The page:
New podcast system, new opportunities

Anandabhirama Charyulu Tirumala Panchangam (‘23) using the podcast system.

     The media center is filled with many pleasing pleasures for students such as the sofas, the quiet room, the booths, movable single desks, and the makerspace. But now, it has a brand new addition for students to enjoy there, a podcast system.

     It is located in the conference room of the media center, and is available to students and teachers for assignments and making personal podcasts. 

     Over the past two years, South librarian Ms. Mary Desmond and her friend North librarian Ms. Kathryn Carroll have discussed the idea of incorporating technology into the online makerspace at the media center. 

     The makerspace is a place where students can come during their free time, to have fun and de-stress by designing and creating stuff, 

     Ms. Desmond said, “A few  teachers have been requiring that a podcast be created to fulfill an assignment. Or they [students] can use it for personal use, and just to have fun and create their own podcasts.”

     Podcasting is still a relatively new type of media. According to the website, although the idea of blogging (online commentary) using audio existed in the 1980s, it wasn’t until the early 2000s that podcasting became widely used. This was when Apple released the iPod, and iTunes allowed audio blogs to be widely listened to in the form of MP3 files. 

     Since then, more people have begun to listen to podcasts as a source of entertainment and information.

     The term ‘podcasting’ has also been adopted into digital audio broadcasting. Podcasts can be made by a person or group. On it, they can have conversations with others, and individually share ideas and opinions. 

     Several teachers have taken advantage of the opportunity to make podcasts in the Media Center, and have incorporated it into their lessons.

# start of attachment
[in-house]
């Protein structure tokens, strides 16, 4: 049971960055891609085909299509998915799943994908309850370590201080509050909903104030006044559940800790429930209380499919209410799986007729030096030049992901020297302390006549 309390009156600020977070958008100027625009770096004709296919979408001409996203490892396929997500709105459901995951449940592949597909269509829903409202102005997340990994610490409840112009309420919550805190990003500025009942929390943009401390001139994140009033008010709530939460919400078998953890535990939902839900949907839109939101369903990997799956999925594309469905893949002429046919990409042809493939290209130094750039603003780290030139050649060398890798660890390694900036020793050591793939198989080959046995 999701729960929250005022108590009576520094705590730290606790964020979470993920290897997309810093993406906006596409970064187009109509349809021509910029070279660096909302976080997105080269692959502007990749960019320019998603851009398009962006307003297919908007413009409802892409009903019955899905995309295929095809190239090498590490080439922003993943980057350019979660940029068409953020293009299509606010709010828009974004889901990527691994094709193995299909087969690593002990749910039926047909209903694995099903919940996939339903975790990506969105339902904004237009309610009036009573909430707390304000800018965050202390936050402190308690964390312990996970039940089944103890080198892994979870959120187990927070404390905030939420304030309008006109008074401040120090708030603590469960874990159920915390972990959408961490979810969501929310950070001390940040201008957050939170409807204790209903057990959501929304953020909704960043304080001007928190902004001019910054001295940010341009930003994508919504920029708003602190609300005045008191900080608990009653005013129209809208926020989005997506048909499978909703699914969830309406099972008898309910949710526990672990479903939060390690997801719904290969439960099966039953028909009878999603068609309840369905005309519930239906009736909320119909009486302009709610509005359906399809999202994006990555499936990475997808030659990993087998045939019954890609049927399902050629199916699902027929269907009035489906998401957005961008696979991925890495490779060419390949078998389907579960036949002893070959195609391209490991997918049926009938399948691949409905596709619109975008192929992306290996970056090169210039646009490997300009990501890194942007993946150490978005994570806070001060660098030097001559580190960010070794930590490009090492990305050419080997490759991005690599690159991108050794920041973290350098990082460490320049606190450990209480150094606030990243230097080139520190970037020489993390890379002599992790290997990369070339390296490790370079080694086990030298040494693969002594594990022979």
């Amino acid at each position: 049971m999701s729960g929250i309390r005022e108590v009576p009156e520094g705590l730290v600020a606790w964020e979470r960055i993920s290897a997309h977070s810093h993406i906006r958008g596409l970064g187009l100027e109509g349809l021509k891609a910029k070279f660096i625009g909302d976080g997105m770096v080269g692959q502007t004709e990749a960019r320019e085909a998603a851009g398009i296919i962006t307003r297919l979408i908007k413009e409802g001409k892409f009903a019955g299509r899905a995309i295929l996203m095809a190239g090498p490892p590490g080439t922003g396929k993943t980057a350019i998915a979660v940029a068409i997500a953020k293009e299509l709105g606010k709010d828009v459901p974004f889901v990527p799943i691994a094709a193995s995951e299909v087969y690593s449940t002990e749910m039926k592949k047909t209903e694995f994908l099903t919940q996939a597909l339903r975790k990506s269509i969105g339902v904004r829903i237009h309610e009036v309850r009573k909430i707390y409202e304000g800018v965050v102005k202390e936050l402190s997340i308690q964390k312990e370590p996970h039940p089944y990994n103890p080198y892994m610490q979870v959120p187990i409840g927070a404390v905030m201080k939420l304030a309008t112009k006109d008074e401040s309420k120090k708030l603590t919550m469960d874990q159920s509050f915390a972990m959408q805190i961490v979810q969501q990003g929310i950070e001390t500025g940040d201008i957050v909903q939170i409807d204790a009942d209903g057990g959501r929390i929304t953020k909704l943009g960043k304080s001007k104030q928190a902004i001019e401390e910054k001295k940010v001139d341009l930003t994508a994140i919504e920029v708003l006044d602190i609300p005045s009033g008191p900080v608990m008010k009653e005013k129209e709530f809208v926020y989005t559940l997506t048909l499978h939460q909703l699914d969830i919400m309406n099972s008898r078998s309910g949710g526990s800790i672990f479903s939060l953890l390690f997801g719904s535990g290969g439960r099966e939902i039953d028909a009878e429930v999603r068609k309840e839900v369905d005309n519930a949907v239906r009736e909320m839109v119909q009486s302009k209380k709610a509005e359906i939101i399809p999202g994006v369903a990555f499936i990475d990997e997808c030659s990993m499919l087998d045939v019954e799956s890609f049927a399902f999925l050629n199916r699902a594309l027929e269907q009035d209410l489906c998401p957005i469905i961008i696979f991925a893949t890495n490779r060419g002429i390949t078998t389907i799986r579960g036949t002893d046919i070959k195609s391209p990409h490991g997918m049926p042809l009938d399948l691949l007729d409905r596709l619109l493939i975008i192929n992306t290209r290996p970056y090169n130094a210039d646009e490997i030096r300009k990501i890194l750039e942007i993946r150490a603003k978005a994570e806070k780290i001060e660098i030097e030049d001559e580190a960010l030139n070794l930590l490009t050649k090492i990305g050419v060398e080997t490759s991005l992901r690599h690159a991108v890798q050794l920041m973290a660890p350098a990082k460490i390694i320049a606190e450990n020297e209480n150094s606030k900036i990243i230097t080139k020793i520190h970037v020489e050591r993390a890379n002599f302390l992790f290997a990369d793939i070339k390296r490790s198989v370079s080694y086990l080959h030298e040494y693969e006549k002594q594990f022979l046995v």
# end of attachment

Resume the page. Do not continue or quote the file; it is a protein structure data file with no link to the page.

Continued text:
Ms. Paula Chaussepied, a Language Arts teacher said, “We thought this would be a great way for students to utilize a new system that we have in the building and meet the needs of the state standards,” which, according to the New Jersey state government website, require speaking and listening in English to build Language Arts skills. 

     Co-teacher Ms. Kerry Kemo said, “I think it gave them [students] the opportunity to bring their stories to life.” 

     In their Language Arts class, Ms. Chaussepied and Ms. Kemo had students write an original fairytale, and then record themselves using the podcast system to bring their stories to life. 

     American Studies teacher Mr. Bryan Fisher said, “Another great resource to engage kids and learning,” when describing how using the podcast has affected his teaching. 

     In addition to teachers, students have also seen benefits in using the podcast system for their learning. 

     Replicating and recording clear audio quality is a benefit that the podcast system has to offer, as other recording apps don’t have the same audio quality. 

     Shloka Kumari (‘25) said, “I would like to use the podcast system again because the audio is really clear, loud, and coherent.

     Clean audio can lead to benefits for other purposes such as animation. Anandabhirama Charyulu Tirumala Panchangam (‘23) said, “If you want to make animations that are of the quality of movies, you can replicate the quality of the audio here.”

     Making a podcast at South has brought out the skills of some people that might have been unseen previously. 

     Ms. Chaussepied said, “It brings out certain strengths that students have that maybe they’re not able to necessarily display in the written form in the LA classroom, but they can definitely run into their creativity and speaking skills.”

         Ms. Desmond said, “Making a podcast is an entertaining way for students to express themselves.”